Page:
The Importance of Testosterone for Women

The Importance of Testosterone for WomenWomen Need Testosterone Too

When we think of testosterone, most people automatically associate it with the male gender.  In fact, many people are unaware that females actually produce testosterone too — a whopping 300 micrograms a day — and this hormone largely influences both male and female sexual health. With low levels of testosterone, a person may endure a lowered sexual drive, decreased arousal and reduced sexual arousal.  In women, testosterone helps maintain bone density as well as muscle mass.

It’s also important to note that testosterone goes beyond simply affecting a woman’s sexual health and bone density.  In order for a female to have a healthy production of blood cells, testosterone is needed.  When erythropoiesis — medical term for production of red blood cells — does not take place as it should, this leads to decreased red blood cells, and results in a consequential drop of energy.

Furthermore, this vital hormone plays a part in a woman’s mental health.  Low energy levels and a hindered self of well-being may often lead to depression and anxiety, which often go hand in hand with bipolar disorder.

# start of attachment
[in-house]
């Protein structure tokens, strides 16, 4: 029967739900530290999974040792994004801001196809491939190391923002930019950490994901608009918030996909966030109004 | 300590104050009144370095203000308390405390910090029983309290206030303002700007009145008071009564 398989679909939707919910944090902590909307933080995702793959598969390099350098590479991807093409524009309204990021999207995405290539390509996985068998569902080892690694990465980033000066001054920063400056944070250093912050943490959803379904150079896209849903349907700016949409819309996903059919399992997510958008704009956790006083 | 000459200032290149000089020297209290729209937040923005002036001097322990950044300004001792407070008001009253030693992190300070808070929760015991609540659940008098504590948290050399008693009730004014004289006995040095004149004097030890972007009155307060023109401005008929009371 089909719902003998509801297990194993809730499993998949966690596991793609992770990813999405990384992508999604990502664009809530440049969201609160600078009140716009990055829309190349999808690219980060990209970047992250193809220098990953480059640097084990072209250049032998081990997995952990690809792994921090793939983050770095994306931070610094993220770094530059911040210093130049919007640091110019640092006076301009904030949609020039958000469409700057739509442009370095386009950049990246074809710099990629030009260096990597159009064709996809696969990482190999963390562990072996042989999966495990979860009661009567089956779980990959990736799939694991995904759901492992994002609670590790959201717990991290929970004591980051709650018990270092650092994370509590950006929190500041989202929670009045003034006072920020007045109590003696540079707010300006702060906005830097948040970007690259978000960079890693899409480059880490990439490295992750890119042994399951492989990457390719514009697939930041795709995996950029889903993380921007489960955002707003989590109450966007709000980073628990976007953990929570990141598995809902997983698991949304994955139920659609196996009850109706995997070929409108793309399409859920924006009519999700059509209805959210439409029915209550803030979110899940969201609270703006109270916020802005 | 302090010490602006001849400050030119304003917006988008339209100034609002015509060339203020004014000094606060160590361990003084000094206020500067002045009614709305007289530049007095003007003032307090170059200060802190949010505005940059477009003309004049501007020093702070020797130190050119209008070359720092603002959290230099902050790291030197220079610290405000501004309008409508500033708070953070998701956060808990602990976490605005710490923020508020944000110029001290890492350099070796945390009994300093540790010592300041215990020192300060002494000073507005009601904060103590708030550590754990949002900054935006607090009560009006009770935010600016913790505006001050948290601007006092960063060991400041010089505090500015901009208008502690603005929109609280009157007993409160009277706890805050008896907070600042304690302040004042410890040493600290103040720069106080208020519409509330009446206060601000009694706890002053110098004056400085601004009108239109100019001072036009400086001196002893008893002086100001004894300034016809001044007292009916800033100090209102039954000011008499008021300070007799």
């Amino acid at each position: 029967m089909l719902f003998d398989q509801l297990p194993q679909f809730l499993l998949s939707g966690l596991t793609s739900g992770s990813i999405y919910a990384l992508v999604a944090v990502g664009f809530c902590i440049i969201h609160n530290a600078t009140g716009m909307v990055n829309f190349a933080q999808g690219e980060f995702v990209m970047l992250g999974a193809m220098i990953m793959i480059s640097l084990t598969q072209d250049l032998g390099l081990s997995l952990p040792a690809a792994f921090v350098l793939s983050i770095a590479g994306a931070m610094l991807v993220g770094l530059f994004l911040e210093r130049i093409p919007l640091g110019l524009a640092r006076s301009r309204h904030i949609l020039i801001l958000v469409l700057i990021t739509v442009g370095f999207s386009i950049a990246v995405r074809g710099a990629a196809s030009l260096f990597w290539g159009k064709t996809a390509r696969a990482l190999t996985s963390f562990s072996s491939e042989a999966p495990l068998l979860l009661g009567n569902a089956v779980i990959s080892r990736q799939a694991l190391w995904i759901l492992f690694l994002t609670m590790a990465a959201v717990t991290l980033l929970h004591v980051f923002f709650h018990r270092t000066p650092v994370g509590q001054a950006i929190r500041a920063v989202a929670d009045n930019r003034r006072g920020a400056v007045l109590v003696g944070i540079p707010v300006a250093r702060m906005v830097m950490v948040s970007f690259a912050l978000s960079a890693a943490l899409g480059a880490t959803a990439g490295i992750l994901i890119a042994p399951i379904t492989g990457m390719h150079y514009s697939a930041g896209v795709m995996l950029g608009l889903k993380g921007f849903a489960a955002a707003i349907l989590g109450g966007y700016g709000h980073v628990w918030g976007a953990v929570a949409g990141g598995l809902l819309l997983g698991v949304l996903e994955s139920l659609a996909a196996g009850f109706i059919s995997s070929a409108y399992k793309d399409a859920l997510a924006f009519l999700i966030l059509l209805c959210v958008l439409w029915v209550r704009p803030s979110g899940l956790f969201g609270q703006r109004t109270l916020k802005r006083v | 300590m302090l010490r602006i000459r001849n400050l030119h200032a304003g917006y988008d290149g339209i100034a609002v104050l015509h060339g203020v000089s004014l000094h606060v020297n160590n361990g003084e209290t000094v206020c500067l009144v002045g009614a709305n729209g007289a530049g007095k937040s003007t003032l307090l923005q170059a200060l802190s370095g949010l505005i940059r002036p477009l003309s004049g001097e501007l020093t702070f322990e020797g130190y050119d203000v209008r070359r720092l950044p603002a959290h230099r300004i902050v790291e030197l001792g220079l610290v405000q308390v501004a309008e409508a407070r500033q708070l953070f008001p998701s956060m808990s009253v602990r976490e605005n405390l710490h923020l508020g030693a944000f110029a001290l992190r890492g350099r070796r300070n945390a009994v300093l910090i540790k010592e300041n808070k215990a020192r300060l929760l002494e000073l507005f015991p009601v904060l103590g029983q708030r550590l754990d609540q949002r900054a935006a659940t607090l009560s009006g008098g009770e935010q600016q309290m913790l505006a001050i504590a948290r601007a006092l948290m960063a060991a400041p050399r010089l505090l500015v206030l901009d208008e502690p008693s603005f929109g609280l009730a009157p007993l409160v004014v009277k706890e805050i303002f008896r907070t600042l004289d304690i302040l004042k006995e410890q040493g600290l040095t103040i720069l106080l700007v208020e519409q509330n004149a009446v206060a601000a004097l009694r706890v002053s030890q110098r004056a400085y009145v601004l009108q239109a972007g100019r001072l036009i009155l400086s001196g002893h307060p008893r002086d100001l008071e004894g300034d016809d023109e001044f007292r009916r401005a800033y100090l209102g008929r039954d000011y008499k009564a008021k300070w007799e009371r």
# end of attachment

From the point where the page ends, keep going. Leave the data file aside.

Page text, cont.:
Fortunately, there is treatment for women who have low levels of testosterone. Hormone replacement regimens can be put into place, such as using AndroFeme Testosterone Cream.  Whether a woman is premenopausal or has already went through menopause, this cream can provide significant benefits, including a reduction in nervousness, depression, fatigue and mood swings.

Other notable benefits of using the AndroFeme Testosterone Cream include:

  • Improved memory
  • Increased libido
  • Increased energy
  • It’s non-habit forming
  • Improved mental clarity
  • Increased metabolism

Speak with a Doctor

It’s imperative that women do not begin a testosterone hormone replacement treatment without first consulting a doctor.  The chief of the section of reproductive endocrinology and infertility at the University of Chicago, David Cohen, states that dosing must be personalized to the woman starting the therapy.  “You don’t titrate to a specific number — you titrate to symptoms.”  If negative side effects are noticed, then alterations will need to take place.



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